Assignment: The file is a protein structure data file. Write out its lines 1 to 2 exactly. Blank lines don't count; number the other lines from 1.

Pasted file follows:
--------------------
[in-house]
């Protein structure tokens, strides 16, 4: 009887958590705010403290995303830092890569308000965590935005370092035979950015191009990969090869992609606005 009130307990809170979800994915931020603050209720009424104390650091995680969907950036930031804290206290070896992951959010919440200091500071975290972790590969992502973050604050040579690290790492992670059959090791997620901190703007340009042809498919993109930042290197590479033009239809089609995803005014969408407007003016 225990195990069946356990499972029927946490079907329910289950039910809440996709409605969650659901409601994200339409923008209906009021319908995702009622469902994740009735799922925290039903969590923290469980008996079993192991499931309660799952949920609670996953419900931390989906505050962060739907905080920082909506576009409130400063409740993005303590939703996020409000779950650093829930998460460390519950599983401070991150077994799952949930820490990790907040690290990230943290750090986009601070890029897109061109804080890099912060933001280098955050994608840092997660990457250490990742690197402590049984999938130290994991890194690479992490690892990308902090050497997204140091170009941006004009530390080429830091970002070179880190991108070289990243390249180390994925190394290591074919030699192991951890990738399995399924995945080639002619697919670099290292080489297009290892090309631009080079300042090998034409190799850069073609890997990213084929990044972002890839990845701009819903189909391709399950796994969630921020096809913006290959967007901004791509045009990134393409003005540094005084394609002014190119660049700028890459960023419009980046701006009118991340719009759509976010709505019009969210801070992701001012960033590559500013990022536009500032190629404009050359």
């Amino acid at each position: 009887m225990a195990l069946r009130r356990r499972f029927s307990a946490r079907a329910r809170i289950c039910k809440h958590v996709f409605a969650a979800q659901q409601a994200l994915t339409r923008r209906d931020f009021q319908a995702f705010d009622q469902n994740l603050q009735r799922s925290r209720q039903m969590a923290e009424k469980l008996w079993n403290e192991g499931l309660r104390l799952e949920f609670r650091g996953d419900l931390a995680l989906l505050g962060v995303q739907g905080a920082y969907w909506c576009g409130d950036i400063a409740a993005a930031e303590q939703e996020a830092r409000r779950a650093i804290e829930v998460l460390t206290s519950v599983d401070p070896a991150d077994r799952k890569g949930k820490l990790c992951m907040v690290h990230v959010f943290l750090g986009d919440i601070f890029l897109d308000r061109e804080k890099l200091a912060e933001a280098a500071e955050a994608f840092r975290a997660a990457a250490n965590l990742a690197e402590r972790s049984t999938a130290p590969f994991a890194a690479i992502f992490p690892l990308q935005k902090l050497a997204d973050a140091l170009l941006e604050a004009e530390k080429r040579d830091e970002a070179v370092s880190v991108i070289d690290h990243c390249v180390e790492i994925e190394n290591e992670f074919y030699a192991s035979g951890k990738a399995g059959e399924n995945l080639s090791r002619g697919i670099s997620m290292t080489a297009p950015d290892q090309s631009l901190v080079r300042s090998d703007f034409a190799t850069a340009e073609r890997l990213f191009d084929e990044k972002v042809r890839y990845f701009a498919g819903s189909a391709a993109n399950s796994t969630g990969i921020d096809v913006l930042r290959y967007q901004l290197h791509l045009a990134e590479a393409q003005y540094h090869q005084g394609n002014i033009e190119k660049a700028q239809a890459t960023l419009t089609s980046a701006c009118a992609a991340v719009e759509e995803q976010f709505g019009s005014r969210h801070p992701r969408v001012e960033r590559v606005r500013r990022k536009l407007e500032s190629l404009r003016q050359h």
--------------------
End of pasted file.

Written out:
[in-house]
């Protein structure tokens, strides 16, 4: 009887958590705010403290995303830092890569308000965590935005370092035979950015191009990969090869992609606005 009130307990809170979800994915931020603050209720009424104390650091995680969907950036930031804290206290070896992951959010919440200091500071975290972790590969992502973050604050040579690290790492992670059959090791997620901190703007340009042809498919993109930042290197590479033009239809089609995803005014969408407007003016 225990195990069946356990499972029927946490079907329910289950039910809440996709409605969650659901409601994200339409923008209906009021319908995702009622469902994740009735799922925290039903969590923290469980008996079993192991499931309660799952949920609670996953419900931390989906505050962060739907905080920082909506576009409130400063409740993005303590939703996020409000779950650093829930998460460390519950599983401070991150077994799952949930820490990790907040690290990230943290750090986009601070890029897109061109804080890099912060933001280098955050994608840092997660990457250490990742690197402590049984999938130290994991890194690479992490690892990308902090050497997204140091170009941006004009530390080429830091970002070179880190991108070289990243390249180390994925190394290591074919030699192991951890990738399995399924995945080639002619697919670099290292080489297009290892090309631009080079300042090998034409190799850069073609890997990213084929990044972002890839990845701009819903189909391709399950796994969630921020096809913006290959967007901004791509045009990134393409003005540094005084394609002014190119660049700028890459960023419009980046701006009118991340719009759509976010709505019009969210801070992701001012960033590559500013990022536009500032190629404009050359």